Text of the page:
Put Some Spring in Your Step — Reorganizing Your Classroom Space

By Addie Albano on March 27, 2012
  • Grades: 1–2, 3–5, 6–8

It’s amazing how much we accumulate, isn’t it? Around this time of year, I am overwhelmed by the amount of stuff that engulfs my storage bins at home, and remember that my classroom is also an extension of my living space. The area under student desks looks similar to a middle school bedroom, and the number of papers that overflows binders is crushing in its intensity. It also occurred to me that a cluttered room equals a cluttered mind, so I decided now would be the perfect time to practice some feng shui across both spaces.

Even though most school districts are gearing up for the home stretch, it is never too late to reorganize your classroom. In addition to making learning more enjoyable, eliminating clutter allows you to see what you need to purchase for next year. Spring cleaning can also be a great opportunity to “recycle” your neighbor’s castoffs as you invoke the mantra of “one man’s trash is another man’s treasure.”

Here are some great ways to freshen up some old standbys along with some ways to give new meaning to the word refurbish.

Journal Boxes and Templates

At the beginning of the year, I always try to find ways to make the most of my space. This might mean putting my creativity to the test. In September I utilized a recently purchased Scholastic READ 180 kit. I decided to shelve the books by Lexile level along with my other books and use the box for storage. This month I invoked a similar tactic by creating a box for student journals and putting it adjacent to our writer’s workshop folders.

In addition, I spiffed up our typical writing format by creating some unique journal templates that contained thought-provoking quotes or questions that would really challenge my students on both a personal and academic level. I also ditched the traditional pen and pencil format and encouraged them to use Sharpie markers to really bring their words to life. In addition, those with extra time now had opportunities to free draw or doodle on the empty spaces. This simple trick kept those with limited attention spans from diverging too much from the lesson. Take a look around your room. Do you have any storage bins that could pull double duty? Take out a fun roll of stickers or let students graffiti the box if they need freshening up!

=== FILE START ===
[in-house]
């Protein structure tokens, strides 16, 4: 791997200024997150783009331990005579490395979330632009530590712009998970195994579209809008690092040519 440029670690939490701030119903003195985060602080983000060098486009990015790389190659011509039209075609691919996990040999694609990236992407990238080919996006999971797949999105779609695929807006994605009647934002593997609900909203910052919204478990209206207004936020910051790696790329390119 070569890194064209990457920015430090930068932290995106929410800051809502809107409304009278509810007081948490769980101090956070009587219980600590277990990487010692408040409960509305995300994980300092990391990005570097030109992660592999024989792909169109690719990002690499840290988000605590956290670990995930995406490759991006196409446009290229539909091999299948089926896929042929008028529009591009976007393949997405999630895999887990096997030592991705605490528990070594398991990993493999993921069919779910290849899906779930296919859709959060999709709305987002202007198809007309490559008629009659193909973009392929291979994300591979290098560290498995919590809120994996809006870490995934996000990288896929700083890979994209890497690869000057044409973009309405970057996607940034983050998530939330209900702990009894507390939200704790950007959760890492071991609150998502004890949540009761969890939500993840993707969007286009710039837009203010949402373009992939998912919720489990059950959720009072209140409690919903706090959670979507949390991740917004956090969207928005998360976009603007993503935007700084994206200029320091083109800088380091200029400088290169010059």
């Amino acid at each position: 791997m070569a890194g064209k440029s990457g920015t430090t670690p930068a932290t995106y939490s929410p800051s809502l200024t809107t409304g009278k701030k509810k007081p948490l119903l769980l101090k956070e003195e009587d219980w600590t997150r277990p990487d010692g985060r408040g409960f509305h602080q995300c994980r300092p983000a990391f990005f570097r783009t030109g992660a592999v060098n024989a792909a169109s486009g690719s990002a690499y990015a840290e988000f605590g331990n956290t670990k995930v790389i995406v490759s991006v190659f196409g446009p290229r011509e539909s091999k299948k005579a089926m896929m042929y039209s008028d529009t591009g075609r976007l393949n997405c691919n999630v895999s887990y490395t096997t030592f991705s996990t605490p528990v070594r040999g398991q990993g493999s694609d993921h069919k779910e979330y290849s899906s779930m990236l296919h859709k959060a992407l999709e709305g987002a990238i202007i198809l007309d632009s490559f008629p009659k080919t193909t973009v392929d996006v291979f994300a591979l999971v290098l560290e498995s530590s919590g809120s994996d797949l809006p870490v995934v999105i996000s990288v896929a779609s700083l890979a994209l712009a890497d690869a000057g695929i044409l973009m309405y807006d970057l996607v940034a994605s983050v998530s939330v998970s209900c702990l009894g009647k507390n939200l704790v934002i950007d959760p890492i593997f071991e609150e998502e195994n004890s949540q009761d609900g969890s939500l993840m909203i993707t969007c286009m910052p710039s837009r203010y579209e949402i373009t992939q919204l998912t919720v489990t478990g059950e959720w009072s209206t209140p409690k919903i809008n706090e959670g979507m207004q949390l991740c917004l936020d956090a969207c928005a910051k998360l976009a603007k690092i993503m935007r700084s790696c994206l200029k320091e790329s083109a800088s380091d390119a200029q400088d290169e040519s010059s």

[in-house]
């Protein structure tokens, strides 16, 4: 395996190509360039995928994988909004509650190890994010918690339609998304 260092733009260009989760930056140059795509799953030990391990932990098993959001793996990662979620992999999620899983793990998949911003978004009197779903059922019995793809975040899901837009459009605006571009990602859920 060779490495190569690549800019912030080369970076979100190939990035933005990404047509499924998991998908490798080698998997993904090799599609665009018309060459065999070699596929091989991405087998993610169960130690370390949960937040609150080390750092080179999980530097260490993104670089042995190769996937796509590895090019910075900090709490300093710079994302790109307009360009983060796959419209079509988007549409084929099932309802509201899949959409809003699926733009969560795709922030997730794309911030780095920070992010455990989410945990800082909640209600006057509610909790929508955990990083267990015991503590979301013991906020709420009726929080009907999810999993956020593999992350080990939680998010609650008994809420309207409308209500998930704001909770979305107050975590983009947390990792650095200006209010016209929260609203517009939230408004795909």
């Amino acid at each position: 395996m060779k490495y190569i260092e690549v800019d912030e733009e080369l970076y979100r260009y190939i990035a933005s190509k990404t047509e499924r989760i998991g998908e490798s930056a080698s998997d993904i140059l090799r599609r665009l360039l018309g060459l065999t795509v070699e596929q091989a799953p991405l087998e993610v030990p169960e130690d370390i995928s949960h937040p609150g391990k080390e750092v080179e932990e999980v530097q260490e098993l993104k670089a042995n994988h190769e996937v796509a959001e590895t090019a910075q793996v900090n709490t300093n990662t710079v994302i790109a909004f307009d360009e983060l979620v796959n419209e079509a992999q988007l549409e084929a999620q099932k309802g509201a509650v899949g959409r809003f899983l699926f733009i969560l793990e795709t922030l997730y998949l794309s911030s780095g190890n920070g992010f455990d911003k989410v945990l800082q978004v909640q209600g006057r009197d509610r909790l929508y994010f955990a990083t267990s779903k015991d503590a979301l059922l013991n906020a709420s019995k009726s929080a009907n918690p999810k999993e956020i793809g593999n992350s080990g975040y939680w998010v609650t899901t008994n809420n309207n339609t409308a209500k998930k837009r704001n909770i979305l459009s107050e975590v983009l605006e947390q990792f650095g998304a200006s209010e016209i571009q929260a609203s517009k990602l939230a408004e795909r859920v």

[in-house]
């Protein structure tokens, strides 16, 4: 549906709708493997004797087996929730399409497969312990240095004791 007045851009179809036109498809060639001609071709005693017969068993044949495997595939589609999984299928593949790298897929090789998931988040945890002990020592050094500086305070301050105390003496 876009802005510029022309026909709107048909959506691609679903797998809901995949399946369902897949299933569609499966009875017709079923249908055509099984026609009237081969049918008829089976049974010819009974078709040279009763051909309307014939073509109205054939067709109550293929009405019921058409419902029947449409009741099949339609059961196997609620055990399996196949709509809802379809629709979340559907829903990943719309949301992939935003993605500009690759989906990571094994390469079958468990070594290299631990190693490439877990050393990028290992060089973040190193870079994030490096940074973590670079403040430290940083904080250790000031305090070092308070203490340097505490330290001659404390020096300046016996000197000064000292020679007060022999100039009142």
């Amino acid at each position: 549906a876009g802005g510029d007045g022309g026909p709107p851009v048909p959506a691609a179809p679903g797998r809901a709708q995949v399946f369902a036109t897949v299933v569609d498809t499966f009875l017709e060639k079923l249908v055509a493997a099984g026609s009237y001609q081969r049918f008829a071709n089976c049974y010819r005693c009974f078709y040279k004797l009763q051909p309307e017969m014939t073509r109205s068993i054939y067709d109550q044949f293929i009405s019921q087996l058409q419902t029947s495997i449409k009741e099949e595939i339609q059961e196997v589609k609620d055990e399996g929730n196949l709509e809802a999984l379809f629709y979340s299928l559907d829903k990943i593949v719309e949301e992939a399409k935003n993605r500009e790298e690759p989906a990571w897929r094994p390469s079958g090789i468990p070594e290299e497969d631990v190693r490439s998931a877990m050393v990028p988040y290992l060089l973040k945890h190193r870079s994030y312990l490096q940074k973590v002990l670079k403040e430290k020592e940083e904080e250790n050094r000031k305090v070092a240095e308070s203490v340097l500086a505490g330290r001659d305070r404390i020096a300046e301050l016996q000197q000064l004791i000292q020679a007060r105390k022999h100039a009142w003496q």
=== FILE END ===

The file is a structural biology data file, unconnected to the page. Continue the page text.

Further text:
Book Carousels

Our school library is always full of great finds. When I saw that these old library stands were about to meet a sad fate, my mind started racing, searching for ways that I could use them in my room. I decided that they would make the perfect display for new books. Now students can find the latest reads easily since they are prominently displayed. This provides a great home for multiple copy books and challenging texts that students otherwise might not gravitate to. I find that students are more willing to check out novels that have appealing book jackets without first checking the reading level. Book carousels are a simple way to rotate every genre, from old to new classics!

Recycling Bin

Wasting paper is a major pet peeve of mine. At first I was waiting until the end of each quarter for students to empty out their binders. When I realized that students weren’t able to easily access pertinent information, I implemented a quick binder check on Fridays during the last few minutes of class. This coincided perfectly with our district-wide recycling program in which designated students pick up classroom recycling boxes at the end of the week. Now all of my students are more aware of wasting paper. Instead of throwing everything in the garbage, they make a beeline to the recycling bin. Since the box is not tossed until the end of the week, students have plenty of opportunities to “rescue” papers that they may have inadvertently thrown out. We also take advantage of the extra paper lying around for brainstorming or quick quizzes.

Room Overview

Now that you have made some minor changes, take a look at your new space. My new and improved classroom provided me with the inspiration I needed to rearrange my home. Since my district is beginning our two-week spring break, there will be plenty of time to practice what I preach!

For more information on how to organize your space, visit the Avery Web site for free tips and templates.

Comments

It certainly is difficult when you find yourself in a small space, on top of sharing it with another teacher. I think that your file system is a great way to make students accountable or themselves and their surroundings!

Addie

I'd love my classroom to look like this! Thanks for the tips, Addie.

My special education classroom is very small and crowded so I keep a hanging file folder for each student in a small file cabinet. Each one has access to his own file for his papers, journal, etc. and is responsible for keeping the room clean. I file back into it as I check journals, etc. The same file cabinet has room in the bottom drawer for supplies, copies, etc. for upcoming assignments for the week. This works for me since I am out of the room some hours, and another teacher occupies my room.

Thank you! I appreciate your compliments and hope that your school year is going well so far. I'm glad to have provided you with one inspiration, and would love to hear about the "transformations" in your classroom.

Regards,

Addie Albano

These are all such great ideas Addie. Makes me want to go and clean up my classroom this weekend. Or at least when I come back from break. I like the pictures--and the new size on the photos. Thanks.

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